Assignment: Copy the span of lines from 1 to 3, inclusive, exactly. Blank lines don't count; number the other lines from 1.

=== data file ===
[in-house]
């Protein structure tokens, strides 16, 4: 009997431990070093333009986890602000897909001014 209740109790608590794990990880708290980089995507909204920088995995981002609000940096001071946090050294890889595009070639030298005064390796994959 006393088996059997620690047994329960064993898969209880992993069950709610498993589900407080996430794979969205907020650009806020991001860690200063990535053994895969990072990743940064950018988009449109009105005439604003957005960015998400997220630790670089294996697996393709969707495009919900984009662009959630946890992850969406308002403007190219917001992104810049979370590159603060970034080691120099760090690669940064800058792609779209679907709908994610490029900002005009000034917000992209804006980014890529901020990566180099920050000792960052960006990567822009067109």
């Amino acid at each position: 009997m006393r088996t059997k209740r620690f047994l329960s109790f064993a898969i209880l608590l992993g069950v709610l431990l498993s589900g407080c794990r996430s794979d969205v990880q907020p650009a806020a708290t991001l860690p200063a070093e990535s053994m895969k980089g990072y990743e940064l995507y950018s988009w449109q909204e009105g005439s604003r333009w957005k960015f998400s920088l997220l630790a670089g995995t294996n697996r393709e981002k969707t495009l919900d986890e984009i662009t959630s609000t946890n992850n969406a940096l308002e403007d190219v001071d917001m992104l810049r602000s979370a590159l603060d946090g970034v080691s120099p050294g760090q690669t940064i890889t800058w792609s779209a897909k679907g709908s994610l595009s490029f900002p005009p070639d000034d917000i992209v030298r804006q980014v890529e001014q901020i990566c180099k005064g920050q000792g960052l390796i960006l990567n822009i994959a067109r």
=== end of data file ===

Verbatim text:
[in-house]
């Protein structure tokens, strides 16, 4: 009997431990070093333009986890602000897909001014 209740109790608590794990990880708290980089995507909204920088995995981002609000940096001071946090050294890889595009070639030298005064390796994959 006393088996059997620690047994329960064993898969209880992993069950709610498993589900407080996430794979969205907020650009806020991001860690200063990535053994895969990072990743940064950018988009449109009105005439604003957005960015998400997220630790670089294996697996393709969707495009919900984009662009959630946890992850969406308002403007190219917001992104810049979370590159603060970034080691120099760090690669940064800058792609779209679907709908994610490029900002005009000034917000992209804006980014890529901020990566180099920050000792960052960006990567822009067109």
């Amino acid at each position: 009997m006393r088996t059997k209740r620690f047994l329960s109790f064993a898969i209880l608590l992993g069950v709610l431990l498993s589900g407080c794990r996430s794979d969205v990880q907020p650009a806020a708290t991001l860690p200063a070093e990535s053994m895969k980089g990072y990743e940064l995507y950018s988009w449109q909204e009105g005439s604003r333009w957005k960015f998400s920088l997220l630790a670089g995995t294996n697996r393709e981002k969707t495009l919900d986890e984009i662009t959630s609000t946890n992850n969406a940096l308002e403007d190219v001071d917001m992104l810049r602000s979370a590159l603060d946090g970034v080691s120099p050294g760090q690669t940064i890889t800058w792609s779209a897909k679907g709908s994610l595009s490029f900002p005009p070639d000034d917000i992209v030298r804006q980014v890529e001014q901020i990566c180099k005064g920050q000792g960052l390796i960006l990567n822009i994959a067109r």